Games, Product Design, 3D Printing


While running my 3D printing service, I had an idea to design a game for kids to learn and practice an important civic education topic: states in the country. At the time, I lived in Nigeria; as a Nigerian, I knew how important that topic was especially in elementary school as kids were routinely asked.

It was also important to me that kids did not just learn the states but also learnt where they were and could remember their locations easily. With this in mind, I decided to create a map puzzle of 3D printed pieces that could be played as game.


For this project, I decided Inkscape was the best tool, as it allowed me create traces of the states in the background and save the traces to a new layer. On making the traces, I could them export these as a DXF and extrude using OpenSCAD.


After designing the shapes, I had to determine what the right fit was. So I did a couple of initial test prints to determine this. To remember what states they were I added their names behind.

To play a board game, one needs a board so I printed a map to the same scale as I had printed and annotated the graph with the names of the states. I asked someone to try it and I felt the time to play the game was too fast.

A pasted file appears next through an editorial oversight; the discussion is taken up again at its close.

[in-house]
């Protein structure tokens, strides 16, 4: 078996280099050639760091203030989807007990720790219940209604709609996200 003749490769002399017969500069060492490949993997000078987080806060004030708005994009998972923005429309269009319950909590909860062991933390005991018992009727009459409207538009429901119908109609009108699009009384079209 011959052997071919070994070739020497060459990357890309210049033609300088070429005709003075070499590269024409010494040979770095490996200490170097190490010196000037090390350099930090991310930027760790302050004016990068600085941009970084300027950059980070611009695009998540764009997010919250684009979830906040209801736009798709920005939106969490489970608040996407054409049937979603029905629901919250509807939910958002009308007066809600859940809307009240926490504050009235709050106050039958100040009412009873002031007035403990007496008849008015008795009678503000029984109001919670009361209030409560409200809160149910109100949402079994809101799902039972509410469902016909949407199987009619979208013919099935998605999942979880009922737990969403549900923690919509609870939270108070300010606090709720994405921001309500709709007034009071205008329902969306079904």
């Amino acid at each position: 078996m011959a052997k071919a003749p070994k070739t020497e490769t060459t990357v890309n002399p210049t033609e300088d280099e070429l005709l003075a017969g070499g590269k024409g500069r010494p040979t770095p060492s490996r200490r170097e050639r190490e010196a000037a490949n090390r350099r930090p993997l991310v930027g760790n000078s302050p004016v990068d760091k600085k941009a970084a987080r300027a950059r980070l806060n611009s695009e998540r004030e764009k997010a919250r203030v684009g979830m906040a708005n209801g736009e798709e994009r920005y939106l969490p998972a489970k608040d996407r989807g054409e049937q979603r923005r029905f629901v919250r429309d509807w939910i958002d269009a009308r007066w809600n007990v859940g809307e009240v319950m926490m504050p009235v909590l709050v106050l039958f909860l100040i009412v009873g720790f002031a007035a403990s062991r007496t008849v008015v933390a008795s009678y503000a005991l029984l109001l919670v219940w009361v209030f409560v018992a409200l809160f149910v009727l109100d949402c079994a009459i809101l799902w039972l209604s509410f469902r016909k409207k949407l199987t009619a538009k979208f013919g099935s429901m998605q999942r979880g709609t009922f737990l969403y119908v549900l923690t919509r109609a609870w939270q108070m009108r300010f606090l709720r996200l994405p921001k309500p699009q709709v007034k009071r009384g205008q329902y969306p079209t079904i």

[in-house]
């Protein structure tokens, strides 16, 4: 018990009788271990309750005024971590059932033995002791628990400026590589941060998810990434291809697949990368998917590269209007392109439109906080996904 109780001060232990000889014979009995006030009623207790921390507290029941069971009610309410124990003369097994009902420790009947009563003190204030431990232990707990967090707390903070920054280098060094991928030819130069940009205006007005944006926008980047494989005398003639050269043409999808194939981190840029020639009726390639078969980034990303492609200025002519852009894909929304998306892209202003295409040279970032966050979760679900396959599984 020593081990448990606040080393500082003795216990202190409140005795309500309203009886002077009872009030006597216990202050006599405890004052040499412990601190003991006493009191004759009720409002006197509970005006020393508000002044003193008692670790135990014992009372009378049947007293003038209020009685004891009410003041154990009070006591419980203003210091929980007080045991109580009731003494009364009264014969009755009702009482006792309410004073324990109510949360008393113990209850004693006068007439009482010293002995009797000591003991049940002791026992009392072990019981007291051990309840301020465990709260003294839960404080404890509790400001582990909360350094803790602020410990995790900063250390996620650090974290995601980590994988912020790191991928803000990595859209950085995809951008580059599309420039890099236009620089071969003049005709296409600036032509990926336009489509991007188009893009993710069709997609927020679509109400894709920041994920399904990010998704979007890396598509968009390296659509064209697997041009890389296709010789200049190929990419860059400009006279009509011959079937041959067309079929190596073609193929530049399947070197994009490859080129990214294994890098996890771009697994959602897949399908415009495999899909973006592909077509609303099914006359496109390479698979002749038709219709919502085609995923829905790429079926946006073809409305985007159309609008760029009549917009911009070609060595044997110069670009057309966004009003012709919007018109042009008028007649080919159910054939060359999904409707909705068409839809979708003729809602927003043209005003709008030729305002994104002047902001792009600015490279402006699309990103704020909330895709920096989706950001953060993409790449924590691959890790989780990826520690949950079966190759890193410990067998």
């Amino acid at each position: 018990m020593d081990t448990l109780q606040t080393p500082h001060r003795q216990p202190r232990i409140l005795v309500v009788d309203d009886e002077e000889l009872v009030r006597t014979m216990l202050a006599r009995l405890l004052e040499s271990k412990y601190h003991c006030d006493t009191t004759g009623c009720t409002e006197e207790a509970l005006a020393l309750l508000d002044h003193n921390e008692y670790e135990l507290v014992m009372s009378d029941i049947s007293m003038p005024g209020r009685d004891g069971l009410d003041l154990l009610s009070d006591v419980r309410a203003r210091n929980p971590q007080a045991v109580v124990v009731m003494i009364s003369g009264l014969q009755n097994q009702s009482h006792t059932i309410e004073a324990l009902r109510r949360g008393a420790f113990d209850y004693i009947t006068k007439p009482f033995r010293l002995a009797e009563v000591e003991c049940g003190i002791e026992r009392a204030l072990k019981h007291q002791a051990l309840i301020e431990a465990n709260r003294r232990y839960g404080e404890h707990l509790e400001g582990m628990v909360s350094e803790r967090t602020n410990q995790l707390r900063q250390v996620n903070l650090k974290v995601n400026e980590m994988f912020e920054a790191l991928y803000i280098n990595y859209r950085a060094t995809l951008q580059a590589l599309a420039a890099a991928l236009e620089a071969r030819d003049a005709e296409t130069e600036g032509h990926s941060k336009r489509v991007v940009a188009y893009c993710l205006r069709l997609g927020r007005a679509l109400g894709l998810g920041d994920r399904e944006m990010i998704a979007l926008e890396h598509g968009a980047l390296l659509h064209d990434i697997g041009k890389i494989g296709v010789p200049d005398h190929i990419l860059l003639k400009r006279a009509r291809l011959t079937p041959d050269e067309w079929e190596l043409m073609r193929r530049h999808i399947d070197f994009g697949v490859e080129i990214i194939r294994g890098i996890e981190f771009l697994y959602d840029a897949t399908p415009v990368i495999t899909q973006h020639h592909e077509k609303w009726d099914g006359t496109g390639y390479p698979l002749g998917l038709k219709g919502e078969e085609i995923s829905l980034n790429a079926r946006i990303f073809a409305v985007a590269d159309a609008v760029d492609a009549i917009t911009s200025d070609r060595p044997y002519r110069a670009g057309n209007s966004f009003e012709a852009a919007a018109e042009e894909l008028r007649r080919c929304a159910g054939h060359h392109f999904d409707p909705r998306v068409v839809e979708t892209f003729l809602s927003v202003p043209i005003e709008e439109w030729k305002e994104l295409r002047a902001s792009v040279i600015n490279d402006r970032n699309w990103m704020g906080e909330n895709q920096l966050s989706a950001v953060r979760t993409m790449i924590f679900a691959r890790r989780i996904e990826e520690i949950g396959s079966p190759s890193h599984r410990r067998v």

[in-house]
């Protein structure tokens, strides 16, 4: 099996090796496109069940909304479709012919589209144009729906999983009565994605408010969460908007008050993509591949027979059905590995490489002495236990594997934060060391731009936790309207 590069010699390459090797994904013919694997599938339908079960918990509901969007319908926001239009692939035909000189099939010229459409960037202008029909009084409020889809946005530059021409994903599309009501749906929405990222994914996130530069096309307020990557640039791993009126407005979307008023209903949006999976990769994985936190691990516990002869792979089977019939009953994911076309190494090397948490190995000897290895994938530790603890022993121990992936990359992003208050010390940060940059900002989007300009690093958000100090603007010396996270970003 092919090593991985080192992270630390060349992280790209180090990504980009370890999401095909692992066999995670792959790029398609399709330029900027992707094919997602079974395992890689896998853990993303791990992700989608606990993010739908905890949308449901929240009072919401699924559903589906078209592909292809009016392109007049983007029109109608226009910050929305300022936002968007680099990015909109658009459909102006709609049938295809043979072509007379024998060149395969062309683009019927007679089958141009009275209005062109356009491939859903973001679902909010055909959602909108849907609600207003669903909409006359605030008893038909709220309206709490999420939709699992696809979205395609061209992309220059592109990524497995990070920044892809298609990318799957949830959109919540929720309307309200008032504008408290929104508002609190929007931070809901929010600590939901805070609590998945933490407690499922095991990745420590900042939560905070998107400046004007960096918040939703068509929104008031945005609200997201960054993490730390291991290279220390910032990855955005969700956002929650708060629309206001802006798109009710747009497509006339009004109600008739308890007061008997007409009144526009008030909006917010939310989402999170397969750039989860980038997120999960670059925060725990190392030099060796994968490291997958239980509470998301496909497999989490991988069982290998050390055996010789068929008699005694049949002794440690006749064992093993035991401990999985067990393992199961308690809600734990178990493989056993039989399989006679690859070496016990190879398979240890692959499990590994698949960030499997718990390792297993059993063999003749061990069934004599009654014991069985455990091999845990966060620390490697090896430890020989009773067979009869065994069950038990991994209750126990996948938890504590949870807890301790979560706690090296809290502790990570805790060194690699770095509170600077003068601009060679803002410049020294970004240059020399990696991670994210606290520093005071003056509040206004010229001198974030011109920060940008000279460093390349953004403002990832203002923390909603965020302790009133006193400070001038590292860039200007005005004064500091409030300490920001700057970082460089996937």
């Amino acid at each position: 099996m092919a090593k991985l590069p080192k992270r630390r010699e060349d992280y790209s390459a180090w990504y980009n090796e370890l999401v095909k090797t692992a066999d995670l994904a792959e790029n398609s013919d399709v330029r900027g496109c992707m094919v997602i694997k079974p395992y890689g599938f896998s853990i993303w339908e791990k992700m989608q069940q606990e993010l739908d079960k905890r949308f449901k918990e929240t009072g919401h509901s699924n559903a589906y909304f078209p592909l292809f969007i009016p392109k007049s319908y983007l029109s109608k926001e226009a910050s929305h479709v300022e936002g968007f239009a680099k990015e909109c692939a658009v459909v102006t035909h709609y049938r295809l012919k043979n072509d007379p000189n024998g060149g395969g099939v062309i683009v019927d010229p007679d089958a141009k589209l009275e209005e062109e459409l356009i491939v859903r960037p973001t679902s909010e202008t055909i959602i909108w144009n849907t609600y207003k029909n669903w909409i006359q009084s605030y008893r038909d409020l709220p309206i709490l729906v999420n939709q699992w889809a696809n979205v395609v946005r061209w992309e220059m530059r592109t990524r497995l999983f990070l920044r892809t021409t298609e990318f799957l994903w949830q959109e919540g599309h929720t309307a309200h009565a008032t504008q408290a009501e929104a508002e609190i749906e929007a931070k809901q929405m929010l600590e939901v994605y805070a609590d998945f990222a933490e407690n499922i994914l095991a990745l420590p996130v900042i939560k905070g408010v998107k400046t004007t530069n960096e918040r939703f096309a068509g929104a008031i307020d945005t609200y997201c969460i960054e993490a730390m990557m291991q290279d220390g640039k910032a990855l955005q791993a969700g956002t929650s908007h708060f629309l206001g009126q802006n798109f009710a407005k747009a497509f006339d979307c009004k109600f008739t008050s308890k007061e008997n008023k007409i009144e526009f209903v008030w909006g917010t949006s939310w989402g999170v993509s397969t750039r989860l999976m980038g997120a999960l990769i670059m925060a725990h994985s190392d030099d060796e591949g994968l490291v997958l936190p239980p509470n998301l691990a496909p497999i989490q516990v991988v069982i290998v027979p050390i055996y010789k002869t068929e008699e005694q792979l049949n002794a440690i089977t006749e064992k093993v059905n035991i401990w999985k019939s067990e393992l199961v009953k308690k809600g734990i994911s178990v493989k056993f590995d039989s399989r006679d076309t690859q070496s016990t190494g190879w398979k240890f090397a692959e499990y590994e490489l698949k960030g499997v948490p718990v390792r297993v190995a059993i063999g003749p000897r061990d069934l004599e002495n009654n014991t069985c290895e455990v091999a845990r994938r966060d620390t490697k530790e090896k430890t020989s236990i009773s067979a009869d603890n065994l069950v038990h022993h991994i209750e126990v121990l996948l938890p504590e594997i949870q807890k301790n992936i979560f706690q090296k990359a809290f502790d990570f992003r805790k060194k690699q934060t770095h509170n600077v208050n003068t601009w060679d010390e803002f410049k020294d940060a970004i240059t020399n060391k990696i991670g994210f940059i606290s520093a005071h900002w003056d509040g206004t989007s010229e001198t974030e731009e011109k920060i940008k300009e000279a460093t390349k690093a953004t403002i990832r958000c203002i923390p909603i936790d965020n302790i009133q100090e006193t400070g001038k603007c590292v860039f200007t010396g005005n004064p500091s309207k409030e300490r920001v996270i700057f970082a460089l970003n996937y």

To mitigate this, I changed the names behind the state shapes to numbers, and numbered the states on the guide board. With this, I tested the game with a number of people at a Christmas fair.

The full puzzle, all made and 3D printed.

With a guide map, printed at A3 size.


I learnt a lot about fits in this project, and I could see how Inkscape helped because the trace of the line is very important in determining how well the final product will fit.

I got the chance to observe people playing the game and saw a problem with the game that I would not have seen otherwise: because the shapes were new to people they could not often tell the top from the bottom. There was a good side to this though, as it helped the game go slower.

I got the chance to remedy this, when a client asked for an Africa version of the puzzle with double colours. This meant that I made the base a different colour and people could differentiate this way. To 3D print this, I included a break point in the G-Code so that the machine could come to rest while I changed the filament colour.

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